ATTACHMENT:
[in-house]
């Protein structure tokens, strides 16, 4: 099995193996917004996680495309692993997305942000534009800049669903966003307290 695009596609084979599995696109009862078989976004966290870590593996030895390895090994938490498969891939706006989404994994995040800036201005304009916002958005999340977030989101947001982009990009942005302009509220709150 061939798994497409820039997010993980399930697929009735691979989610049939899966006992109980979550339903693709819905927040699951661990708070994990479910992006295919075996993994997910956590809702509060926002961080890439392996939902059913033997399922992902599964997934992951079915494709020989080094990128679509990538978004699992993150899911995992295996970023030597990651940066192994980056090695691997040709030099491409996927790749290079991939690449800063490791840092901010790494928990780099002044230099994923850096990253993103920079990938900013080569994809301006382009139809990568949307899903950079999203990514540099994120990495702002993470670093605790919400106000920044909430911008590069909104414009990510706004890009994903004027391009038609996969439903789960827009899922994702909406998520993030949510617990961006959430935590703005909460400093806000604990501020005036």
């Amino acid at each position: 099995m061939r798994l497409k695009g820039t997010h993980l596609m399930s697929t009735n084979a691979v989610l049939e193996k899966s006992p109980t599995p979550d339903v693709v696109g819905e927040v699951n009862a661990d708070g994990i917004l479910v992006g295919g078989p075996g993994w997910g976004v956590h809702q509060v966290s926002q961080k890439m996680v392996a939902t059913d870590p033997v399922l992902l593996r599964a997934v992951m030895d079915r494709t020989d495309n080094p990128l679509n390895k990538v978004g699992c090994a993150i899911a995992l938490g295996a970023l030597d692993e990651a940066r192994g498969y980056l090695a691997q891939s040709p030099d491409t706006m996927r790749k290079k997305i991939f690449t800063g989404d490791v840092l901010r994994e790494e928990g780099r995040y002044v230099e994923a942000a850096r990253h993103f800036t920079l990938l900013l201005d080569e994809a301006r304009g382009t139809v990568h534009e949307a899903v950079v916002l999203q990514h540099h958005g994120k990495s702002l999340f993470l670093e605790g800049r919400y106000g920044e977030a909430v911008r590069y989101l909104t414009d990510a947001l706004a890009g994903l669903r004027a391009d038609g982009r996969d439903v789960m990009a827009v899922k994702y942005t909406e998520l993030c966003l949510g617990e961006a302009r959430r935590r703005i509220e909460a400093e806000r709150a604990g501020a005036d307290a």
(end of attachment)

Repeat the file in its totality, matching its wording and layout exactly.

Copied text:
[in-house]
């Protein structure tokens, strides 16, 4: 099995193996917004996680495309692993997305942000534009800049669903966003307290 695009596609084979599995696109009862078989976004966290870590593996030895390895090994938490498969891939706006989404994994995040800036201005304009916002958005999340977030989101947001982009990009942005302009509220709150 061939798994497409820039997010993980399930697929009735691979989610049939899966006992109980979550339903693709819905927040699951661990708070994990479910992006295919075996993994997910956590809702509060926002961080890439392996939902059913033997399922992902599964997934992951079915494709020989080094990128679509990538978004699992993150899911995992295996970023030597990651940066192994980056090695691997040709030099491409996927790749290079991939690449800063490791840092901010790494928990780099002044230099994923850096990253993103920079990938900013080569994809301006382009139809990568949307899903950079999203990514540099994120990495702002993470670093605790919400106000920044909430911008590069909104414009990510706004890009994903004027391009038609996969439903789960827009899922994702909406998520993030949510617990961006959430935590703005909460400093806000604990501020005036």
């Amino acid at each position: 099995m061939r798994l497409k695009g820039t997010h993980l596609m399930s697929t009735n084979a691979v989610l049939e193996k899966s006992p109980t599995p979550d339903v693709v696109g819905e927040v699951n009862a661990d708070g994990i917004l479910v992006g295919g078989p075996g993994w997910g976004v956590h809702q509060v966290s926002q961080k890439m996680v392996a939902t059913d870590p033997v399922l992902l593996r599964a997934v992951m030895d079915r494709t020989d495309n080094p990128l679509n390895k990538v978004g699992c090994a993150i899911a995992l938490g295996a970023l030597d692993e990651a940066r192994g498969y980056l090695a691997q891939s040709p030099d491409t706006m996927r790749k290079k997305i991939f690449t800063g989404d490791v840092l901010r994994e790494e928990g780099r995040y002044v230099e994923a942000a850096r990253h993103f800036t920079l990938l900013l201005d080569e994809a301006r304009g382009t139809v990568h534009e949307a899903v950079v916002l999203q990514h540099h958005g994120k990495s702002l999340f993470l670093e605790g800049r919400y106000g920044e977030a909430v911008r590069y989101l909104t414009d990510a947001l706004a890009g994903l669903r004027a391009d038609g982009r996969d439903v789960m990009a827009v899922k994702y942005t909406e998520l993030c966003l949510g617990e961006a302009r959430r935590r703005i509220e909460a400093e806000r709150a604990g501020a005036d307290a």